Business

'Be fair' to with-profits policyholders, says FSA

Notes and coins
Image caption The FSA plans to bring in tighter rules in the autumn of 2011

Investment companies that sell with-profits policies have been told to give their policyholders a better deal.

The Financial Services Authority (FSA) is proposing to bring in stricter rules on the way companies manage their with-profits funds.

Among other changes, it wants to stop firms imposing punitive charges if someone cashes in their policy early.

In 2009 there were 25 million with‑profits policies in existence with assets worth £330bn.

"The proposals focus on addressing practical issues where policyholders are not always getting the fair treatment that they deserve," said Sheila Nicoll of the FSA.

"Policyholders expect to receive a fair return on their investments and that is what we want firms to be able to deliver for them," she added.

Opaque

With-profits policies were at the centre of a huge mis-selling scandal in the 1990s.

They underpinned most of the mortgage endowment policies sold at the time, which were often sold with a promise that they would eventually pay off someone's mortgage.

Although very few with-profits policies are still sold to repay mortgages, they are still widely marketed as straightforward savings or pension investments, typically lasting for either 10 or 25 years before they mature and pay out.

The funds, usually invested in a mixture of shares, bonds and property, are supposed to smooth out the ups and downs of year to year investment returns.

But they have been widely criticised for being run in an opaque fashion, with little opportunity for policyholders to challenge either the wisdom of the underlying investment decisions or the decisions on how much each policy is worth and how much they should eventually pay to policyholders.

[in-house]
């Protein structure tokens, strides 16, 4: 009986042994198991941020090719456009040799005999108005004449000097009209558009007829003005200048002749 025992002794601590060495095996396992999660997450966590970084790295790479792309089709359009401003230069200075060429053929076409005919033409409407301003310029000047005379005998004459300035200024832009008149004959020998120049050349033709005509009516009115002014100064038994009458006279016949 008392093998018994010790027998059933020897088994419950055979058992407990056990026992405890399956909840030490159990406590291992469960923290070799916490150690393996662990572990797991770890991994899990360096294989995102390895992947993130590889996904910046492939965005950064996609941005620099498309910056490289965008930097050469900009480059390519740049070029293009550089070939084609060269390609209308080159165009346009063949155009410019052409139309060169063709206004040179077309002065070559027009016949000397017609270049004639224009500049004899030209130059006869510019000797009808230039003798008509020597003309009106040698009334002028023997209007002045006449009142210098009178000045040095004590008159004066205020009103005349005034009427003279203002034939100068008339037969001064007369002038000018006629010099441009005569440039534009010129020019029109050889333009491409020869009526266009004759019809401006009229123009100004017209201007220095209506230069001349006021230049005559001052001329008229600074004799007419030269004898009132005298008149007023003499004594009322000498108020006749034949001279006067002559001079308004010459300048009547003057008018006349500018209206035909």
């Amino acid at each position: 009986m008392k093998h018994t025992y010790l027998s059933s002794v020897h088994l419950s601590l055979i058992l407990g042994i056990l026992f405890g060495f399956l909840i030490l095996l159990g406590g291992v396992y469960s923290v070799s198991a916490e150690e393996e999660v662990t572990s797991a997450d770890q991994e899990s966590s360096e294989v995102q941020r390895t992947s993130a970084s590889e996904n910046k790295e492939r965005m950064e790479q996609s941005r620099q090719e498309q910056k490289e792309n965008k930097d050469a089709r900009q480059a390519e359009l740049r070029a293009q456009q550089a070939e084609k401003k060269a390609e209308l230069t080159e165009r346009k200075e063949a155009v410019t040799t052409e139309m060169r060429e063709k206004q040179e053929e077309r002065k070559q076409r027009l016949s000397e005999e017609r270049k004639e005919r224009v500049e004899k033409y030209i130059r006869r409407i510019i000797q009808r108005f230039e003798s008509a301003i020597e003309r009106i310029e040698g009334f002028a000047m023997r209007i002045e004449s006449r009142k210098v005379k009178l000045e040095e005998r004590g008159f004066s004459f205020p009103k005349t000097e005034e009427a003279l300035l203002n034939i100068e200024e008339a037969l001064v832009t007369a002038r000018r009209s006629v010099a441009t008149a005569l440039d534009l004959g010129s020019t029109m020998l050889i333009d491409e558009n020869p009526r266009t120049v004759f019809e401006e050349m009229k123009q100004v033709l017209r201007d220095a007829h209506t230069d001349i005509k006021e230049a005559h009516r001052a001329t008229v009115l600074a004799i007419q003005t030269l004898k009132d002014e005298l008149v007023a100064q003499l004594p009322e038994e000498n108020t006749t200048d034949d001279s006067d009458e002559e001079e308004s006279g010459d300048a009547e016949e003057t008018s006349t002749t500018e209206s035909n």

Exit penalties

One of the FSA's proposals is to limit the ability of firms to impose what are called "market value reductions" (MVR) whereby someone suffers a cut in the value of their policy if they cash it in early.

The idea behind an MVR is that it should stop someone leaving with more than their proper share of the underlying fund, which would undermine the investments of those people remaining.

But the FSA, in common with many critics of the industry, suspects that MVRs may often be far too harsh.

It believes they should not be applied just because lots of people may be leaving a fund early; but only if the face value of a policy is more than the underlying assets.

"We don't want them to be used as an exit penalty," said an FSA spokeswoman.

Excess surpluses

Over the many decades in which with-profits funds have been operating they have often built up huge surpluses, even over and above the normal financial cushion needed to protect policyholders in the event of a sudden investment downturn.

Critics have said that these so-called orphan assets have simply reflected a practice, over many years, of not distributing enough of the investment returns to the policyholders when their policies matured.

Holding a financial cushion in a with-profits fund is standard practice, but the FSA says it wants firms with an excessive surplus to have a plan to distribute it to policyholders.

Firms have been criticised for using these excess surpluses to pay for the day-to-day running costs of their wider operations, or of using them to subsidise the selling of new policies.

"A substantial minority of firms have been writing new business into their with-profits funds that is loss leading in itself - that is it is priced in such a way as to make it attractive to advisers and/or customers but it will never break even - or not enough of it is being sold to cover the cost of acquiring it," the FSA said.

"In both cases the consequence is that the new business being written erodes the value of the with-profits fund."

'Appropriate conduct'

When surpluses in with-profits funds have been disposed of in a reattribution process - as at Aviva - firms have been accused of not giving enough to policyholders and of giving too much to shareholders.

A key feature of the FSA's plans - which it hopes to enact this autumn after its formal consultation - is that the management of all large funds should be overseen by an independent committee and a specialist actuary.

"For years, insurance companies have plundered with-profits funds to pay shareholders' tax bills, subsidise new business, pay mis-selling costs and make strategic investments of benefit to shareholders," said Which? chief executive, Peter Vicary-Smith.

"The so-called independent with-profits committees have proved ineffective at protecting policyholders' interests and need to be given more teeth to address this," he added.

The FSA plans to bring in its new rules this autumn.

"The purpose of these proposed changes is to ensure that with-profits policyholders are able to feel more confident that firms will conduct themselves appropriately now and in the future," said Sheila Nicoll of the FSA.

Related Internet links

The BBC is not responsible for the content of external Internet sites